October 23, 2013

Next election won't have wards, more councillors

As published in The Erin Advocate

Town council has rejected the possibility of creating wards for the 2014 municipal election, and of increasing the number of councillors from five to seven.

CAO Kathryn Ironmonger presented council with a series of options and they decided that maintaining the current system, in which all councillors represent the entire town, would be “in the best interest of the community”.

Among the rejected options is the hiring of a consultant for $9,000 to help draft ward boundaries. Increasing the council by two members would have cost about $50,000 per year in salaries and benefits.

The motion to do nothing was carried by a vote of 3-1, with Mayor Lou Maieron opposed and Councillor John Brennan abstaining. The mayor had been promoting the ward idea, and expressed concern that the issue was being dealt with now, when there is not enough time for the process to get a bylaw in place by the December 31 deadline.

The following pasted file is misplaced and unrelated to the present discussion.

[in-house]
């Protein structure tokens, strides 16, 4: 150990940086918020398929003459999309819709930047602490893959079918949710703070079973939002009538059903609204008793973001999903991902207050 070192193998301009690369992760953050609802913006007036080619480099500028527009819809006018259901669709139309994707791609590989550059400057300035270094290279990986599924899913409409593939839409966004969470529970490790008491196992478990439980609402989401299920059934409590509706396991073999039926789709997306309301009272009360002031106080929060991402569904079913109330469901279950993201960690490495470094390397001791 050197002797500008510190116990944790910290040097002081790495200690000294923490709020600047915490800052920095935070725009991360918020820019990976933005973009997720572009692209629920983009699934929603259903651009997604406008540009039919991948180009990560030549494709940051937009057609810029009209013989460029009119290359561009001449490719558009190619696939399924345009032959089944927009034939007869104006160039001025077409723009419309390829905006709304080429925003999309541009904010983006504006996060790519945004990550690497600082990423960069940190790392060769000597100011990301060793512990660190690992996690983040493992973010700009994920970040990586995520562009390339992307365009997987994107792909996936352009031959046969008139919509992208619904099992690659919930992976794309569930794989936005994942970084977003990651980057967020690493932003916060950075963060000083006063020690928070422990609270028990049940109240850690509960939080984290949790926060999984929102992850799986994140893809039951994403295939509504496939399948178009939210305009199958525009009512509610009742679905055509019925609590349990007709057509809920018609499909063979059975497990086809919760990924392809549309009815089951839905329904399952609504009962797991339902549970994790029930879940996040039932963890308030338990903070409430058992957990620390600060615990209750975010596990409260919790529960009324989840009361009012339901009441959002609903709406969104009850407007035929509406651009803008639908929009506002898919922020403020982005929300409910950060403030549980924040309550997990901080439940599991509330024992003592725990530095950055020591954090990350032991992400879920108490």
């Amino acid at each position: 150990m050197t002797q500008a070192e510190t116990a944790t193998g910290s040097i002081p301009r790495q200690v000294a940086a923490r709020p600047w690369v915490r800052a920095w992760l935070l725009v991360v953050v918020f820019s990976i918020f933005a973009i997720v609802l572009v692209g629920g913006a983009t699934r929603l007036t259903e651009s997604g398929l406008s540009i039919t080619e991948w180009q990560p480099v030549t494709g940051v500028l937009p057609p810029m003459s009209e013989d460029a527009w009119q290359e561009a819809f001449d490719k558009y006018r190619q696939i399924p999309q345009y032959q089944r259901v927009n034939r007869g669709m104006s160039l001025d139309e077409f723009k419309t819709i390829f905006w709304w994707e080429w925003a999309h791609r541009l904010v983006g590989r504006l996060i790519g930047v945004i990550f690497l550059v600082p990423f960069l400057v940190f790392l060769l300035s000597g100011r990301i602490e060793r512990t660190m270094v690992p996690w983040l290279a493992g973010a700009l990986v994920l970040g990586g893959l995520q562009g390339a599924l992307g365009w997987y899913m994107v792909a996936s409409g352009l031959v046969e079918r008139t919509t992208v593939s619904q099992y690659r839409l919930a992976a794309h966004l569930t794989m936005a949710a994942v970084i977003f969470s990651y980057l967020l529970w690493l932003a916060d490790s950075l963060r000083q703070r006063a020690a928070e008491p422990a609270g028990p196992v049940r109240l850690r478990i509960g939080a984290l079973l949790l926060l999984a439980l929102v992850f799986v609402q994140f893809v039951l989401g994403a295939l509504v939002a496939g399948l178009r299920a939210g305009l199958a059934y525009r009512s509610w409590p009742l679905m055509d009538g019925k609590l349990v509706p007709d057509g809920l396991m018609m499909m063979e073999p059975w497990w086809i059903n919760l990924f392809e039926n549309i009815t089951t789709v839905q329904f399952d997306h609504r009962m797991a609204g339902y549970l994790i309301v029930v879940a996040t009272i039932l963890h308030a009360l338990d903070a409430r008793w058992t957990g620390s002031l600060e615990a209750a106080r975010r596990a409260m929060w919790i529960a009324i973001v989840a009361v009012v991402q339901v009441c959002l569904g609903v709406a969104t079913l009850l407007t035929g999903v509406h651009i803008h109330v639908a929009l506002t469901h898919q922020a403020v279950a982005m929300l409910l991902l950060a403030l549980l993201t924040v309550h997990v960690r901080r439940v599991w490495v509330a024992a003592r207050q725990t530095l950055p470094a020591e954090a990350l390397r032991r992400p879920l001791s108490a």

He requested a report in May this year, but council was told by the previous CAO that it would not be ready until the fall. He had requested a report on the same topic in March of 2012, particularly on “establishment of a ward system by public petition”.

A municipal council can initiate a ward process, or it can be forced to do so by a 500-name petition from electors. The Advocate had front-page coverage of the 2012 report, but council did not receive a petition. A majority of councillors have said they oppose a ward system.

Councillor Jose Wintersinger spoke out against it in a letter to the editor in 2012, saying it would “take things backward”, creating a divide between urban and rural residents.

Last week’s motion said, “Anticipated growth facing our community is unknown, which could result in a further ward boundary configuration adjustment.”

It also said, “The short public consultation period would increase the possibility of an appeal being filed, which would result in the ward boundary being pushed back to the 2018 election.”